A rise in harassment and violence against teachers is taking a toll on already-exhausted educators. A recent survey from the American Psychological Association found that 6 in 10 teachers reported student violence or verbal aggression during the pandemic, with nearly half expressing a desire or plan to quit or transfer schools.
To create a teaching environment where educators feel safe, school leaders may want to consider adding evidence-based behavior management strategies to their back-to-school plan. The more preventative maintenance teachers can do through proactive strategies, the less likely they will encounter problem behavior.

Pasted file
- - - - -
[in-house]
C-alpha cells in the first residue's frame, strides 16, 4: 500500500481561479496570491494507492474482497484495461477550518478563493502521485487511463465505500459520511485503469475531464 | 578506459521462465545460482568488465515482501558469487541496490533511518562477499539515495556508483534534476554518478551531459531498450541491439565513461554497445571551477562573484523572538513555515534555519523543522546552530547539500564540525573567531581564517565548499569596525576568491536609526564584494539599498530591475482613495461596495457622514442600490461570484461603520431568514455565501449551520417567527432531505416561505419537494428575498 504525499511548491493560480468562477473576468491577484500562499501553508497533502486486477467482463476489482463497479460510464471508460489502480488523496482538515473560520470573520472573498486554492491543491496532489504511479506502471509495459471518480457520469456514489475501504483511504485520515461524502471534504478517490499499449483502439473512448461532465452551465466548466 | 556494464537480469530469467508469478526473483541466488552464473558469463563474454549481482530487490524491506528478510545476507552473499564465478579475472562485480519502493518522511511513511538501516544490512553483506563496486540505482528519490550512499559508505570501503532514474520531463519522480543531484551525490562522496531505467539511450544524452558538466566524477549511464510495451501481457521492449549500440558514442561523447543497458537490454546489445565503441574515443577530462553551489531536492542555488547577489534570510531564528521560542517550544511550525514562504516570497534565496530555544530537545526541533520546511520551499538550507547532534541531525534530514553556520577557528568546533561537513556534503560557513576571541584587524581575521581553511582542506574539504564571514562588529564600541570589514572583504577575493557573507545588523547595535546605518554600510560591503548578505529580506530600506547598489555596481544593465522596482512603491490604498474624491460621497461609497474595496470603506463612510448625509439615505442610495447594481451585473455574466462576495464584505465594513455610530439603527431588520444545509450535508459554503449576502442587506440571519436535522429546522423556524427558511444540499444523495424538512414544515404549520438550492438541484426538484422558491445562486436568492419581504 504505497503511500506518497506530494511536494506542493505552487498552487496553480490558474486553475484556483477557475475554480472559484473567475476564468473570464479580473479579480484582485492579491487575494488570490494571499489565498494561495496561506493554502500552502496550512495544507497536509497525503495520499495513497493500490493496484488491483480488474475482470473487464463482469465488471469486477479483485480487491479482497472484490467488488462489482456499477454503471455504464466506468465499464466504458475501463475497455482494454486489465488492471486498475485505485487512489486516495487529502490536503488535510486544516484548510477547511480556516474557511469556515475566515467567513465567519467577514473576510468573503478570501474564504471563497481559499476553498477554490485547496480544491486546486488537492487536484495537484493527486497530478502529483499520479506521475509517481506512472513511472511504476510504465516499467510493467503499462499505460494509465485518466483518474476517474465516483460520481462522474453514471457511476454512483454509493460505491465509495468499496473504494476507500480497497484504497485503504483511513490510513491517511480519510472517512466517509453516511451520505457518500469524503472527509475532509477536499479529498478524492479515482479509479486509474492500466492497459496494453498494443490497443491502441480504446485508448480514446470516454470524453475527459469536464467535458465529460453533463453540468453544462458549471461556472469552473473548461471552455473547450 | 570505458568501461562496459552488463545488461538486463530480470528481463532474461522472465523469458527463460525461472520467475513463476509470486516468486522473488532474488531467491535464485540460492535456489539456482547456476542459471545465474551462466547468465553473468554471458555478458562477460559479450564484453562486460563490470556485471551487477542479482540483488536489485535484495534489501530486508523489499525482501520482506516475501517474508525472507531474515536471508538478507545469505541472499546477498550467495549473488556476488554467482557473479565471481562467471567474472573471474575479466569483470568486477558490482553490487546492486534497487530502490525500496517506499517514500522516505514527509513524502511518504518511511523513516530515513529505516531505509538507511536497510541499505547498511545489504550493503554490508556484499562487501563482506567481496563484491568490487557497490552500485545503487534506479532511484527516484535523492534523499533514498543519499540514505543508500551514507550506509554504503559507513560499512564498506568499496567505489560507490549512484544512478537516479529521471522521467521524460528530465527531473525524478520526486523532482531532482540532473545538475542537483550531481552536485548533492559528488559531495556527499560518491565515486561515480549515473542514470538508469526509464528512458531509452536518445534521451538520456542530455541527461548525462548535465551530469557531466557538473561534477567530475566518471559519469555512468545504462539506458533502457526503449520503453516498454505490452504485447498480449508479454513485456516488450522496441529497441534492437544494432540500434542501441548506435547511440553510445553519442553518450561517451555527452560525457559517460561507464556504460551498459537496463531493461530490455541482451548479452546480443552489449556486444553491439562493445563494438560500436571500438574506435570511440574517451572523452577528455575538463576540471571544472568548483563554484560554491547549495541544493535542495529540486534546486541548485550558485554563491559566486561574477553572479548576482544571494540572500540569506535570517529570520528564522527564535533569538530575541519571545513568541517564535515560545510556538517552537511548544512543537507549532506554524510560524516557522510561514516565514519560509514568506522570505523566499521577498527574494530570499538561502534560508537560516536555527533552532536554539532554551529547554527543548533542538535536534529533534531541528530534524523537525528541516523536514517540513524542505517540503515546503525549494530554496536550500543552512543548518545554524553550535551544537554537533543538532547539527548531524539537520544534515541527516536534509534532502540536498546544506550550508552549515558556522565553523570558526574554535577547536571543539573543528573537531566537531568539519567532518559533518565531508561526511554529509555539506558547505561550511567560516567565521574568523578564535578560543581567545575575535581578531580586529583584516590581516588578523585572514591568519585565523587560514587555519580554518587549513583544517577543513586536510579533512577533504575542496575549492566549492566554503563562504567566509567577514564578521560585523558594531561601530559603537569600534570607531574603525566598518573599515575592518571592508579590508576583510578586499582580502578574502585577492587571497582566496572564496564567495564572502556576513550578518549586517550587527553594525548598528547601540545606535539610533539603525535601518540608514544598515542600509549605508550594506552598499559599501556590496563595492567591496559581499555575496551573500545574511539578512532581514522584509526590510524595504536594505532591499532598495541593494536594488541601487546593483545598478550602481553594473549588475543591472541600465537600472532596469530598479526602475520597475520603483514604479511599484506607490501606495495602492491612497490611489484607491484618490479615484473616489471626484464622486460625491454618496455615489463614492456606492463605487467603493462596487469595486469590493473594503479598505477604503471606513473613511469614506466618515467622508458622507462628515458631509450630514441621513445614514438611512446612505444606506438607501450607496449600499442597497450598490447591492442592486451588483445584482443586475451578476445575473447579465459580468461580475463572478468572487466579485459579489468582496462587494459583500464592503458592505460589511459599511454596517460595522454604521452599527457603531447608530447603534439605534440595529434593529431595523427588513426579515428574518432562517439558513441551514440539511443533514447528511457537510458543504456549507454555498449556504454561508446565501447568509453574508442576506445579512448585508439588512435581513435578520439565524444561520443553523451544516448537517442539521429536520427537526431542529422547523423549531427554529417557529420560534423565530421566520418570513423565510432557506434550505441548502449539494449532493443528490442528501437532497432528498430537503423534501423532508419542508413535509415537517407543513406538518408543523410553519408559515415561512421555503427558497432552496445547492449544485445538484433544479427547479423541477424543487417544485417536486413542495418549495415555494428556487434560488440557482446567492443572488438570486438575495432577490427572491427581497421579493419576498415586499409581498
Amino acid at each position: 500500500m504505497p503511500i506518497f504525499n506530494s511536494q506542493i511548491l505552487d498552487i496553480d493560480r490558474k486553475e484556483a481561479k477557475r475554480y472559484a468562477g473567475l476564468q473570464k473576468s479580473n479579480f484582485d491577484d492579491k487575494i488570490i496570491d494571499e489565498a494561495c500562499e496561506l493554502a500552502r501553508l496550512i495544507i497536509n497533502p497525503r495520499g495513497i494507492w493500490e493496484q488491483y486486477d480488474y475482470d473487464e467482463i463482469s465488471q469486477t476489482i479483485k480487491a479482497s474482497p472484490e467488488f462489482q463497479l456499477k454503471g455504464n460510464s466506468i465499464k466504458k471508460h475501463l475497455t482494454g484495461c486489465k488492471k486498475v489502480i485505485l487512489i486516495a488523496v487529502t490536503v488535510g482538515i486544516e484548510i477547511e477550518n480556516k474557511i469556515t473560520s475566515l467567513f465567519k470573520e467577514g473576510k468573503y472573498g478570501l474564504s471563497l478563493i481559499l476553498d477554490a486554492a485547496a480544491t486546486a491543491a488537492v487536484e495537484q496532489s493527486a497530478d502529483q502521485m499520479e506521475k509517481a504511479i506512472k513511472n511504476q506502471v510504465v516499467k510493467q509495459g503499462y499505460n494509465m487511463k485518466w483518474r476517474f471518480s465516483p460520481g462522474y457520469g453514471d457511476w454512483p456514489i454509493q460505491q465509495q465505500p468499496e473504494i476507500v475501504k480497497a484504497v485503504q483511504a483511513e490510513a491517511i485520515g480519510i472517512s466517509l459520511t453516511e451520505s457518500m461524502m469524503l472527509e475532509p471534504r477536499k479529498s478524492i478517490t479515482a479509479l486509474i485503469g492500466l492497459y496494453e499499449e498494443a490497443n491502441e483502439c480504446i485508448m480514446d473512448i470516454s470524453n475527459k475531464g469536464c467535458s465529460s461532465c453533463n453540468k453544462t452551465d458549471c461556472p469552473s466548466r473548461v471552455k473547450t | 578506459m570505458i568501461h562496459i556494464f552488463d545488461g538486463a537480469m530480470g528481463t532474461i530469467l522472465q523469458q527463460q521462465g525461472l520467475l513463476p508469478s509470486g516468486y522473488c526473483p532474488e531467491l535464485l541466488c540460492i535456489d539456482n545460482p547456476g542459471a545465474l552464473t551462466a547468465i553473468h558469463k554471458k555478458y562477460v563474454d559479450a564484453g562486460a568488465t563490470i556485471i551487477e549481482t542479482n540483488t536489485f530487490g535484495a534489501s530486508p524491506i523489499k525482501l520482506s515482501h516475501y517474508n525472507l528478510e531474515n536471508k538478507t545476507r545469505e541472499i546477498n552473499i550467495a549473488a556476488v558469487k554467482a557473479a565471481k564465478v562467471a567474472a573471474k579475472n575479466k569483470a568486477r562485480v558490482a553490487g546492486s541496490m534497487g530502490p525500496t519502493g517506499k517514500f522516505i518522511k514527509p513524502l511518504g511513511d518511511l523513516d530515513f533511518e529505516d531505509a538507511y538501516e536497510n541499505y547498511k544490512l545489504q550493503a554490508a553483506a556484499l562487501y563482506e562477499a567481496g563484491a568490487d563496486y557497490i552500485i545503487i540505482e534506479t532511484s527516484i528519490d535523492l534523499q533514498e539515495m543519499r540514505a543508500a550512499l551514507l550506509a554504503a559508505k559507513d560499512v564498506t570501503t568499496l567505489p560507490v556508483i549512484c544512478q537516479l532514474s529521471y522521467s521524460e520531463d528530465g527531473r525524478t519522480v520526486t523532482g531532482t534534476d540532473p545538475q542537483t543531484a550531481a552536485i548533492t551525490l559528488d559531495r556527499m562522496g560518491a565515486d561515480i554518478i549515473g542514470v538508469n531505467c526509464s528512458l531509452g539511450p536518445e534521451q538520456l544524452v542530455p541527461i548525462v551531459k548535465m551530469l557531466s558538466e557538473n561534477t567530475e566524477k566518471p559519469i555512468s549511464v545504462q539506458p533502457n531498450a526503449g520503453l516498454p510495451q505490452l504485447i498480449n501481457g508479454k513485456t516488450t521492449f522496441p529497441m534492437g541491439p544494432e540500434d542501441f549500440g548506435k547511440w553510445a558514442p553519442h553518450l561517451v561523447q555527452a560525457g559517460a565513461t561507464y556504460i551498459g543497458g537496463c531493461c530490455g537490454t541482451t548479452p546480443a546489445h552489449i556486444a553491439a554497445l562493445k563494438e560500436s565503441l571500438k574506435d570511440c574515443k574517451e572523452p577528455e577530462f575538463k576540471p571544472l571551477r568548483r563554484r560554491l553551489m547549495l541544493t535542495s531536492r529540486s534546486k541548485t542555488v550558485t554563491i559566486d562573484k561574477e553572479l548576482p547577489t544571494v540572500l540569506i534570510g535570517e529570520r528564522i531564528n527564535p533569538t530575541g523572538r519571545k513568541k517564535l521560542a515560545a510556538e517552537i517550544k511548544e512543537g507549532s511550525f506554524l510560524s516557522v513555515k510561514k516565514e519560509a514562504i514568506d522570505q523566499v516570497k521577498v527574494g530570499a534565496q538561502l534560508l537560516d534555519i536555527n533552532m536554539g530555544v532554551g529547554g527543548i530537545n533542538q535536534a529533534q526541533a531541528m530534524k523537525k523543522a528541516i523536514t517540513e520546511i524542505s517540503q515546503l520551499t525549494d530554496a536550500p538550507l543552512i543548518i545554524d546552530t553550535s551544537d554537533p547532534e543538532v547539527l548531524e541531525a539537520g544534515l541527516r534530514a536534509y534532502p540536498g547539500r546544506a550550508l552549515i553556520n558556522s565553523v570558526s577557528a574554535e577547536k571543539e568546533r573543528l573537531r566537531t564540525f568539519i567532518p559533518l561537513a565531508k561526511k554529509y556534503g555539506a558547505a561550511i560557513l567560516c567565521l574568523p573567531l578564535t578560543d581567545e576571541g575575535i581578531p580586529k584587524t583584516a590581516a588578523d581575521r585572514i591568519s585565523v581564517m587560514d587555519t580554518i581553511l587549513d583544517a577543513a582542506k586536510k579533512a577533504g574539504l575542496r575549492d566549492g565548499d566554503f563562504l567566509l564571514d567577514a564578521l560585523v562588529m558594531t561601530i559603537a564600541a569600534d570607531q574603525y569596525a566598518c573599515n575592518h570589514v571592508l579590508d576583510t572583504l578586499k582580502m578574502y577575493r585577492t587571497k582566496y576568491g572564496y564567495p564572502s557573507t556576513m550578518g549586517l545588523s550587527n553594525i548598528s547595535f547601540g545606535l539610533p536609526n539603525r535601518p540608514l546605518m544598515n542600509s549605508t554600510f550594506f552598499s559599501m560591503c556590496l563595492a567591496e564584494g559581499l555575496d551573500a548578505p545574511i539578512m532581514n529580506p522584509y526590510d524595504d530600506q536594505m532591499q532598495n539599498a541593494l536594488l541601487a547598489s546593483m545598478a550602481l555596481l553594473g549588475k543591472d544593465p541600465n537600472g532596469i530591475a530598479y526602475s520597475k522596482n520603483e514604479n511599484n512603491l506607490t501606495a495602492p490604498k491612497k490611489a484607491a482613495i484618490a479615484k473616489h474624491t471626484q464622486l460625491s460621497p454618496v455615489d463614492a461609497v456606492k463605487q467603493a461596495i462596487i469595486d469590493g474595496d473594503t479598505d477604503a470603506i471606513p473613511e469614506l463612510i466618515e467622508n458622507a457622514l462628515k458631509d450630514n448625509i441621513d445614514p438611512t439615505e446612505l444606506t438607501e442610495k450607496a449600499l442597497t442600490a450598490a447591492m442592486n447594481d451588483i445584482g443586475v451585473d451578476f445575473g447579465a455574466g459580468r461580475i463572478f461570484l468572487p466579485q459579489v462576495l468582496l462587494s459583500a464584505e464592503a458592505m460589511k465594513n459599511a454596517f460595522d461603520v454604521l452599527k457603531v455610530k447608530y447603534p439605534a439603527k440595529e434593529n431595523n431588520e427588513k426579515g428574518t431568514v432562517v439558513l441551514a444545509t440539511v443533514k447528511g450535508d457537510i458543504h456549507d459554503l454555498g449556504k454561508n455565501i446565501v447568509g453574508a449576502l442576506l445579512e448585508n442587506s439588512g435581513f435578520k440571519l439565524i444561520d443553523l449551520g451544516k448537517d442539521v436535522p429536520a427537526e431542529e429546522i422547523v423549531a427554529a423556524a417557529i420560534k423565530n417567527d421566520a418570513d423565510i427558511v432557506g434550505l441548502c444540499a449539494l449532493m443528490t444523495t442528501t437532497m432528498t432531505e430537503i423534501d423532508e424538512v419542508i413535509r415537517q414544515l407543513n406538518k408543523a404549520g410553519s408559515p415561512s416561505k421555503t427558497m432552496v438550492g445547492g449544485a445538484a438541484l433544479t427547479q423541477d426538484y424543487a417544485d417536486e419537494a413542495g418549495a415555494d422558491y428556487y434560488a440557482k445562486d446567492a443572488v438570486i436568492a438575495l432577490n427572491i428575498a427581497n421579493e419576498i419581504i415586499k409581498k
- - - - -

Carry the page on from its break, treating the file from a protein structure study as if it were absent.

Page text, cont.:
Here are five classroom management strategies to help educators regain control of their classrooms:
1. Understanding students
Getting to know each student individually will enable teachers to better evaluate the nature of the problem behavior when it occurs and respond appropriately. Additionally, challenging behaviors are much less likely when a teacher and student build a rapport based on trust and understanding. To build this rapport, teachers’ nonverbal behavior and paraverbal communication need to reflect their compassion for each student.
2. Practicing patience
An important de-escalation skill is what the Crisis Prevention Institute (CPI) terms “Rational Detachment”–the ability to manage one’s behavior and attitude and not take the behavior of others personally. When faced with student misbehavior, instead of thinking something like, “I can’t take this disrespect anymore,” teachers can use positive self-talk such as, “I’ve seen this before. This behavior is not about me. What is it about, and how can I help?”
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